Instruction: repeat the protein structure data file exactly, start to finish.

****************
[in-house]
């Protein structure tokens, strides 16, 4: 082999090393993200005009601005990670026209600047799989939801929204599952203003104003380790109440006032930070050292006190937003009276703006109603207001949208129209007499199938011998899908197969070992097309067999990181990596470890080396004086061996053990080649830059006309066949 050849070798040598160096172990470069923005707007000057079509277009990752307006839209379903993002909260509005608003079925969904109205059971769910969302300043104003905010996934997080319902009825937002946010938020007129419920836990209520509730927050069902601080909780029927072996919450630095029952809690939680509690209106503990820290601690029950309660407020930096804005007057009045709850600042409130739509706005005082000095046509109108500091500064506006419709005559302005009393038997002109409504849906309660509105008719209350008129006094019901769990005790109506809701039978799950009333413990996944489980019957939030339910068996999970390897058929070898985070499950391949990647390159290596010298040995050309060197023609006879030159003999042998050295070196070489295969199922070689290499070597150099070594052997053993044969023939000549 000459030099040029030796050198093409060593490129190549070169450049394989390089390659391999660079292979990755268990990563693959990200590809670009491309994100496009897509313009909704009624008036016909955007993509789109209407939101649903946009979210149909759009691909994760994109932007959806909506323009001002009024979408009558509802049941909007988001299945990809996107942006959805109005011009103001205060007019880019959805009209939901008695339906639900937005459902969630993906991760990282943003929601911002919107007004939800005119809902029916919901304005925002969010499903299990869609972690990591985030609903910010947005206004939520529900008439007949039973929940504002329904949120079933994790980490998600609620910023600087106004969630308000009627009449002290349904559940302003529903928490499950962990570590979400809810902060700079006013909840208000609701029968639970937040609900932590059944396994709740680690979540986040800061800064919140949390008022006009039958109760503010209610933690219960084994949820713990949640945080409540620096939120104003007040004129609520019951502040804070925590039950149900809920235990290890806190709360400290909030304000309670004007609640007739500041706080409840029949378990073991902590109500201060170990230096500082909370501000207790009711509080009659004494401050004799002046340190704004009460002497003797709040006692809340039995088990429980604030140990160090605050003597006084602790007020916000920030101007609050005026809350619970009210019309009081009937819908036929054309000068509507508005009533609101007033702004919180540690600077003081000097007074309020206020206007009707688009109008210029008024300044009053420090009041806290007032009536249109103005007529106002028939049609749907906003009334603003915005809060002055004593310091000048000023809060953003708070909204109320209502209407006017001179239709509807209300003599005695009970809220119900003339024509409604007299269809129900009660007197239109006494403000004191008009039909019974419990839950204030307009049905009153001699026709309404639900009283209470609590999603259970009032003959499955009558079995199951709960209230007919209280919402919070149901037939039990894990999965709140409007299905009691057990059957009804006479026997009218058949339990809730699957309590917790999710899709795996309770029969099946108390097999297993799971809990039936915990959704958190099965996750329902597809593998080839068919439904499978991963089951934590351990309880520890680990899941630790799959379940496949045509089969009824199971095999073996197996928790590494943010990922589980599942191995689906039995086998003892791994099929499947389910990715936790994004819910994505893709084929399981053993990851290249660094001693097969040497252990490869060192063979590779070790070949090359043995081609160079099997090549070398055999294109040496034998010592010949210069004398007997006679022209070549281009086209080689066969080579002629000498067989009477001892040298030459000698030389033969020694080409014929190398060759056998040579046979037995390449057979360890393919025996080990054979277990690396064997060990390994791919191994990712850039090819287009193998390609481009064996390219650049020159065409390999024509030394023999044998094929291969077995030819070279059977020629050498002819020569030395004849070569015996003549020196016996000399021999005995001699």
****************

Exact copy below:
[in-house]
């Protein structure tokens, strides 16, 4: 082999090393993200005009601005990670026209600047799989939801929204599952203003104003380790109440006032930070050292006190937003009276703006109603207001949208129209007499199938011998899908197969070992097309067999990181990596470890080396004086061996053990080649830059006309066949 050849070798040598160096172990470069923005707007000057079509277009990752307006839209379903993002909260509005608003079925969904109205059971769910969302300043104003905010996934997080319902009825937002946010938020007129419920836990209520509730927050069902601080909780029927072996919450630095029952809690939680509690209106503990820290601690029950309660407020930096804005007057009045709850600042409130739509706005005082000095046509109108500091500064506006419709005559302005009393038997002109409504849906309660509105008719209350008129006094019901769990005790109506809701039978799950009333413990996944489980019957939030339910068996999970390897058929070898985070499950391949990647390159290596010298040995050309060197023609006879030159003999042998050295070196070489295969199922070689290499070597150099070594052997053993044969023939000549 000459030099040029030796050198093409060593490129190549070169450049394989390089390659391999660079292979990755268990990563693959990200590809670009491309994100496009897509313009909704009624008036016909955007993509789109209407939101649903946009979210149909759009691909994760994109932007959806909506323009001002009024979408009558509802049941909007988001299945990809996107942006959805109005011009103001205060007019880019959805009209939901008695339906639900937005459902969630993906991760990282943003929601911002919107007004939800005119809902029916919901304005925002969010499903299990869609972690990591985030609903910010947005206004939520529900008439007949039973929940504002329904949120079933994790980490998600609620910023600087106004969630308000009627009449002290349904559940302003529903928490499950962990570590979400809810902060700079006013909840208000609701029968639970937040609900932590059944396994709740680690979540986040800061800064919140949390008022006009039958109760503010209610933690219960084994949820713990949640945080409540620096939120104003007040004129609520019951502040804070925590039950149900809920235990290890806190709360400290909030304000309670004007609640007739500041706080409840029949378990073991902590109500201060170990230096500082909370501000207790009711509080009659004494401050004799002046340190704004009460002497003797709040006692809340039995088990429980604030140990160090605050003597006084602790007020916000920030101007609050005026809350619970009210019309009081009937819908036929054309000068509507508005009533609101007033702004919180540690600077003081000097007074309020206020206007009707688009109008210029008024300044009053420090009041806290007032009536249109103005007529106002028939049609749907906003009334603003915005809060002055004593310091000048000023809060953003708070909204109320209502209407006017001179239709509807209300003599005695009970809220119900003339024509409604007299269809129900009660007197239109006494403000004191008009039909019974419990839950204030307009049905009153001699026709309404639900009283209470609590999603259970009032003959499955009558079995199951709960209230007919209280919402919070149901037939039990894990999965709140409007299905009691057990059957009804006479026997009218058949339990809730699957309590917790999710899709795996309770029969099946108390097999297993799971809990039936915990959704958190099965996750329902597809593998080839068919439904499978991963089951934590351990309880520890680990899941630790799959379940496949045509089969009824199971095999073996197996928790590494943010990922589980599942191995689906039995086998003892791994099929499947389910990715936790994004819910994505893709084929399981053993990851290249660094001693097969040497252990490869060192063979590779070790070949090359043995081609160079099997090549070398055999294109040496034998010592010949210069004398007997006679022209070549281009086209080689066969080579002629000498067989009477001892040298030459000698030389033969020694080409014929190398060759056998040579046979037995390449057979360890393919025996080990054979277990690396064997060990390994791919191994990712850039090819287009193998390609481009064996390219650049020159065409390999024509030394023999044998094929291969077995030819070279059977020629050498002819020569030395004849070569015996003549020196016996000399021999005995001699």